This is the idea that blacks, whites and East Asians sit on a “Life History Speed” spectrum, with blacks the fastest and East Asians the slowest.
Evolved to an unstable yet easy environment, blacks need to pass on their genes quickly. So they invest proportionately more their energy in copulation and relatively little in nurture.
In contrast, adapted to stable yet harsh and competitive environment, East Asians must strongly nurture a small number of offspring so that any survive at all. Thus, East Asians invest proportionately more of their energy in nurture.
Whites are intermediate but closer to East Asians.
Rushton developed this in his 1995 book Race, Evolution and Behavior: A Life History Perspective.
For Zhang and Anderson,
East Asian cultures display what is referred to as ‘in-group derogation’ . . . the tendency for some collectivist cultures to assess their in-group members as less favorable [i.e., more critically] compared [what happens in] to individualist cultures.
However, this strong East Asian focus on “correct behavior” would be in line with Rushton’s theory of East Asian cultures valuing nurturers and, so, pro-social people.
So, what did Zhang and Anderson do to test their broader hypothesis on Mate Copying? They presented a sample of 461 Australian women (they were mainly White but there was a minority of East Asians and blacks) with photographs of “target males” who were white, black or East Asian. These were paired with descriptions by former female partners “evaluating the target man either positively or negatively.” They also controlled for racial similarity in some of the experiments.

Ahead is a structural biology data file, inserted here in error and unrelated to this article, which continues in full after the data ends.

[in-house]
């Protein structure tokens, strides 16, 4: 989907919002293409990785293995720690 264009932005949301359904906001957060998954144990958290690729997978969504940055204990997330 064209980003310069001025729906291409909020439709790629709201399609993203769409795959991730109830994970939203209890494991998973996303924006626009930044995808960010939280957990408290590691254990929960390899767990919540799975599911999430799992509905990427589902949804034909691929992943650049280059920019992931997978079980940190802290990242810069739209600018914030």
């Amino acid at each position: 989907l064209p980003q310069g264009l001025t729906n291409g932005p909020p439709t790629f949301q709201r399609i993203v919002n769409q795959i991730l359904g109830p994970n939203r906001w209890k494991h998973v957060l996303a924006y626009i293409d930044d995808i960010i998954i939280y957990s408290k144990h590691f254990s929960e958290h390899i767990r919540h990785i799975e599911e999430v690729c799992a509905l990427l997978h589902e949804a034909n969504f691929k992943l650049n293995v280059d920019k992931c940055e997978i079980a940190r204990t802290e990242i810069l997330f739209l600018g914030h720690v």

The result: When people were more racially dissimilar to the “target male,” they adjusted their evaluations of attractiveness more when they learnt information about the target male provided by a former partner. This implies that they were making a “trade-off” between genetic similarity and attractive psychological traits.
But this worked differently with East Asians. Those who were more racially similar to the East Asian “target male” adjusted their ratings more upon discovering information about him from former partners. This was particularly pronounced in response to negative information. This would imply, in line with Rushton’s theory, that East Asian females very strongly value nurture and also that they are very high in ethnocentrism, causing them to judge miscreants of their own race with particular harshness. I have presented evidence for race differences in ethnocentrism—with East Asians being highly ethnocentric—in my 2019 book Race Differences in Ethnocentrism.
The black target male was evaluated in slightly different ways, due to the small number of Blacks in the experiment, making comparison difficult. But, in essence, racially dissimilar females adjusted their evaluations more in the light of negative information, while racially similar females adjusted it more in the light of positive but not negative information. This might imply that black females tend to care less than white females about being abandoned—which is what Rushton’s model would predict.
But, especially with regard to whites and East Asians, we have a study which further shows the correctness of two of J. Philippe Rushton’s theories. Yet Rushton is completely ignored in the study.
In a subtle way, this Cancellation of a highly explanatory scientific theory because Woke academia dislikes the man who thought of it is yet another indicator that all is far from well in the world of science.
From the cancellation of Emil Kirkegaard, to leftist scholars falsifying research to back up their dogmas, Western Science seems to be ever more ideologically dominated by the day.
It’s just further evidence that we are now in a new Dark Age.
Edward Dutton (email him | Tweet him) is Professor of Evolutionary Psychology at Asbiro University, Łódź, Poland. You can see him on his Jolly Heretic video channels on YouTube and Bitchute. His books are available on his home page here.